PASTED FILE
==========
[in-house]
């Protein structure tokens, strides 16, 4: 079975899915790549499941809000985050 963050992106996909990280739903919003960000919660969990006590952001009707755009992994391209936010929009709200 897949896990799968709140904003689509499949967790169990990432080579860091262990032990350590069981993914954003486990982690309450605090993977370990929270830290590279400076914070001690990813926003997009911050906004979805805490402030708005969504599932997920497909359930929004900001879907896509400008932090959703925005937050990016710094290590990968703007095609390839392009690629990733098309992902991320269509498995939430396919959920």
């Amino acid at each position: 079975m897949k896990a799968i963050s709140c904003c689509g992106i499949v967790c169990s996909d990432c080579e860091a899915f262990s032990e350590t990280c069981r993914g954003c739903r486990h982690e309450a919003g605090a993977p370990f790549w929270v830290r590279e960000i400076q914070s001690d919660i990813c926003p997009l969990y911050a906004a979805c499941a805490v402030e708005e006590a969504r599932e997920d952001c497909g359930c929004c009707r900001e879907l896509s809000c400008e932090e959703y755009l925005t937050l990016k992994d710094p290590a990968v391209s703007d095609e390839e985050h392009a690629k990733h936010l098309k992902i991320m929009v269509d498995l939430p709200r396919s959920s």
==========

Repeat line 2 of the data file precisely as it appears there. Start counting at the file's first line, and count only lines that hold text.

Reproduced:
């Protein structure tokens, strides 16, 4: 079975899915790549499941809000985050 963050992106996909990280739903919003960000919660969990006590952001009707755009992994391209936010929009709200 897949896990799968709140904003689509499949967790169990990432080579860091262990032990350590069981993914954003486990982690309450605090993977370990929270830290590279400076914070001690990813926003997009911050906004979805805490402030708005969504599932997920497909359930929004900001879907896509400008932090959703925005937050990016710094290590990968703007095609390839392009690629990733098309992902991320269509498995939430396919959920």